Chinese Students Turning Off Melbourne after Crime Wave

Chinese Students Turning Off Melbourne after Crime Wave
Photo Credit : Corbis/達志影像

Translated and compiled by: Yuan-ling Liang

Chinese students are choosing new destinations to study after a spate of targeted attacks in Melbourne. 

According to the Victoria police, 69 people that have been arrested since January for robbery and theft all targeted Chinese students.

Witnesses and victims have posted their experiences online. One of them even witnessed a Chinese girl’s phone being snatched while she was texting. The witness says, “these robbers seem to be well trained so it’s hard to react upon the robbery.” Other students were hit and wounded by gangsters. [Quote translated]

Herald Sun reports, the thieves are believed to come from the Apex gang, a local gang in Melbourne composed mostly of young Sudanese men. Most of their activities take place at night in central Melbourne.

According to one investigation, Chinese exchange students are seen as easy targets. They are mostly wealthy and are less likely to fight back when being robbed. Additionally, the latest digital devices owned by these students can usually be sold at high prices for drug money.

Some of the suspects have been arrested and further investigations are being carried out. The Victoria police says it will increase both overt and covert patrols to ensure student safety at the University of Melbourne.

Chinese students concerned about their safety

One Chinese student interviewed says that the crime wave may lead to a decrease in Chinese students’ will to study in Melbourne. Prospective students may even give up their applications. These students chose the city for its safety. However, current cases have led to serious concern.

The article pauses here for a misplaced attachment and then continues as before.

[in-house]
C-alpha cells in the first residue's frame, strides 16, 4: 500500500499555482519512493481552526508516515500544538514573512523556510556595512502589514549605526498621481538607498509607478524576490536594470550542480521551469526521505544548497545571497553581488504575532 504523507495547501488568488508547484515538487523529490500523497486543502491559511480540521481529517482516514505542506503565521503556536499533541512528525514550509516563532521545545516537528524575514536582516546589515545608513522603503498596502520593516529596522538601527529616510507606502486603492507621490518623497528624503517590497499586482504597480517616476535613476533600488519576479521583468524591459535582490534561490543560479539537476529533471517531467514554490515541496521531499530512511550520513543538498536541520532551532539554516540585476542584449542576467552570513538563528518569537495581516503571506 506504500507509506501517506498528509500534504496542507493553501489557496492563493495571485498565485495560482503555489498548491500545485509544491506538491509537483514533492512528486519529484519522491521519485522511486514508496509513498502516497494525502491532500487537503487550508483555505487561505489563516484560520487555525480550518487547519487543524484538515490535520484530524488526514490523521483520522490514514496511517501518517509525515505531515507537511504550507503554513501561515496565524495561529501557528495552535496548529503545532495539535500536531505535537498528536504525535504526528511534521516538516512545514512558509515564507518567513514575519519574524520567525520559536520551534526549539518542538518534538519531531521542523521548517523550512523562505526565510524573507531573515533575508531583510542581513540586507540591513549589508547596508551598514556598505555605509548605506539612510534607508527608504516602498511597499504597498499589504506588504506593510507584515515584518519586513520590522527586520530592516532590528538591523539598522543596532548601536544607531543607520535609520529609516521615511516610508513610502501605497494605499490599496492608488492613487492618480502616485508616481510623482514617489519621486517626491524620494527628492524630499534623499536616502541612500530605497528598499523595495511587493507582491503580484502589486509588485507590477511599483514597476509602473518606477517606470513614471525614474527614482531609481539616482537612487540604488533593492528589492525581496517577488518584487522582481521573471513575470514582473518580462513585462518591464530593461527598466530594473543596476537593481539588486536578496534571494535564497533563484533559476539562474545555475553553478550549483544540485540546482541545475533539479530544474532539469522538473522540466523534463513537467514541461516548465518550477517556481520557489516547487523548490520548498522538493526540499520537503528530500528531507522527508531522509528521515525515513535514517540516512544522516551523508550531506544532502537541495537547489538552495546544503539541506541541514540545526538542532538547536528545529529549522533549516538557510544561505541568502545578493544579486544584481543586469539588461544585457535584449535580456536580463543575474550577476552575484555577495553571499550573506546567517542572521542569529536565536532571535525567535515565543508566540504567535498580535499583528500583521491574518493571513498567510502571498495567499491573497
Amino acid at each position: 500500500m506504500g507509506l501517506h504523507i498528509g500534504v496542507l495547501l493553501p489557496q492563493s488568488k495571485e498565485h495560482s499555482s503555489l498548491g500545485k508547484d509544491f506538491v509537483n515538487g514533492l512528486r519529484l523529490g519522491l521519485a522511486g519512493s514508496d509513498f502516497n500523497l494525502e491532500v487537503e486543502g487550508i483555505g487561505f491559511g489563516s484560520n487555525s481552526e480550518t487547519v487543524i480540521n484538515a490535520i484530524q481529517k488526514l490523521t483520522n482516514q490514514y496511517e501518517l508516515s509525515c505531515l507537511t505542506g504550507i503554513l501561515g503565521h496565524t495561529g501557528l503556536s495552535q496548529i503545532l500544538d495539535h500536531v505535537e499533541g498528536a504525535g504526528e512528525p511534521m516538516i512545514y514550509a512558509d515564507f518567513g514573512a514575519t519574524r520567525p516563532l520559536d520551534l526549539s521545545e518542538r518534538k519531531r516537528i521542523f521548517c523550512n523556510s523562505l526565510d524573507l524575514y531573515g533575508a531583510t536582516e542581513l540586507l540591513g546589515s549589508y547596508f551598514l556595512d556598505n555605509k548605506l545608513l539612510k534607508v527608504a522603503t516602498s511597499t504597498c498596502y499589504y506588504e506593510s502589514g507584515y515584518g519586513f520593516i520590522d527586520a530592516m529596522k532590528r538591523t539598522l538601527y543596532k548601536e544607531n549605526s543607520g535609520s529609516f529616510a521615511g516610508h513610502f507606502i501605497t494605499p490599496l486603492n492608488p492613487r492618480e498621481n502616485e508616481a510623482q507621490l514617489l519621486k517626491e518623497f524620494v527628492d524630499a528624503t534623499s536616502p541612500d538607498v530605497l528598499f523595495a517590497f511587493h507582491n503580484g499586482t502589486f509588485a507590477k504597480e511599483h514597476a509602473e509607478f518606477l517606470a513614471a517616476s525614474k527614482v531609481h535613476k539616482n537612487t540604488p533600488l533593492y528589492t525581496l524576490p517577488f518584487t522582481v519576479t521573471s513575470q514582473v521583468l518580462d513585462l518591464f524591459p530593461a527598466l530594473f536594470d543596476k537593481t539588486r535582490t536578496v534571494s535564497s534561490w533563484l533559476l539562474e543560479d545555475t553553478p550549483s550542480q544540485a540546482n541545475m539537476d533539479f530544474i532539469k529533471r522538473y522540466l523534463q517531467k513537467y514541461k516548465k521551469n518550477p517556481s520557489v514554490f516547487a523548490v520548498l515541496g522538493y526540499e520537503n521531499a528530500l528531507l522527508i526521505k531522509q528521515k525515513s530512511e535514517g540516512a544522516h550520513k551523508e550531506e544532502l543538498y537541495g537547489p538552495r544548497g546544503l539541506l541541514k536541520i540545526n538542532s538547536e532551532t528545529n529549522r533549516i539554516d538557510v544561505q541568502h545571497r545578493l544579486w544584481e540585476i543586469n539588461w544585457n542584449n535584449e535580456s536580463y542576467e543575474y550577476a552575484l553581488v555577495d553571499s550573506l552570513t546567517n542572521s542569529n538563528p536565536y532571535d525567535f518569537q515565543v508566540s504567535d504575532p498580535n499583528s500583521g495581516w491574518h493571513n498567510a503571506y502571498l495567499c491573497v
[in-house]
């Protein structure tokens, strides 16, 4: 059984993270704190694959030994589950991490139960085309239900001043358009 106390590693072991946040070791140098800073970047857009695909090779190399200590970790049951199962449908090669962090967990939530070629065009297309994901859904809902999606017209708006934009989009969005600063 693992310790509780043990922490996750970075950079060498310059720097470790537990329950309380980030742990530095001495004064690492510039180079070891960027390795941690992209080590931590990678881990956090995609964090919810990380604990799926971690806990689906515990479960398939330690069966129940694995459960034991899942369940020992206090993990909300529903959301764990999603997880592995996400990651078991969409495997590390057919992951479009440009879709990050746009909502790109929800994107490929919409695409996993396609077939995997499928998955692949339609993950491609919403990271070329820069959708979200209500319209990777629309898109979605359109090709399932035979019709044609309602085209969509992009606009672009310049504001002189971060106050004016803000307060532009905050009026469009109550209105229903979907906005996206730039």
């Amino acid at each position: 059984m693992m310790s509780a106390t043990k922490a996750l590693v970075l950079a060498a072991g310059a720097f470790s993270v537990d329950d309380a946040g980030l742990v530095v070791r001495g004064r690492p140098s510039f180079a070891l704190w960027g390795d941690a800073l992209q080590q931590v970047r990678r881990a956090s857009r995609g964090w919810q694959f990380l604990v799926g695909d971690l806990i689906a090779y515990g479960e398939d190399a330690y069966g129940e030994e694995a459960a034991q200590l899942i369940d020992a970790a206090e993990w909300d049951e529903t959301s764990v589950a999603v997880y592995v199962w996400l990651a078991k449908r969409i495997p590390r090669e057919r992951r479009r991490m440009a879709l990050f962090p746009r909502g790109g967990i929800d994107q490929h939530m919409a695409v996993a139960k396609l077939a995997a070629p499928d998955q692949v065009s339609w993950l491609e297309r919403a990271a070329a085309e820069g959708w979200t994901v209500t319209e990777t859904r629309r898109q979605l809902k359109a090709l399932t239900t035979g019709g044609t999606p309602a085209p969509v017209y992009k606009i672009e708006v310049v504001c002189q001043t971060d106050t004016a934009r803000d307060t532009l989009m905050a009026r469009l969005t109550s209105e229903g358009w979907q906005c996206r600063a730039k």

On April 18, a post on Weibo, a Chinese online forum, discussed the phenomenon with exchange students in Australia.

Students thinking about studying in Melbourne comment, “I’m not going there anymore,” “So frightening,” and “I’m going to ANU (Australian National University) instead.”

A student,  with the web ID name GreenGod, studies at the Columbia University in the US and describes the discrimination towards Chinese students in Western countries. He says that Chinese students are usually nice and kind to foreigners, but they are still easily targeted by other students. Even if an incident takes place, the police don’t seem to care about these Chinese students and are always on the westerners’ side. When these Chinese students seek help from diplomats, the bureaucrats rarely respond to them. GreenGod writes that he feels a great sense of humiliation for being Chinese. He loves China but also finds it tiring to love his country.

Australia’s dependency on Chinese students

In 2014, the international education industry brought Australia more than AU$17 billion (approximately US$13 billion) and has become one of its top industries. The 460,000 Chinese students occupy 20% of the amount of international students in the country.

Richard James, director of the Melbourne Centre for the Study of Higher Education, reminds students to be careful of their personal safety and recommends the use of personal alert safety systems. He states that the school can provide 24-hour safeguarding if the students are in need.

Daniel Andrews, premier of Victoria, reassures Chinese families by emphasizing that Melbourne is still the best city to live in and that sending their kids there is “still the best choice.”

Edited by Olivia Yang

“Gangs of thugs prey on Chinese University of Melbourne students" (Herald Sun)
“Chinese students at University of Melbourne targeted in crimewave" (The Guardian)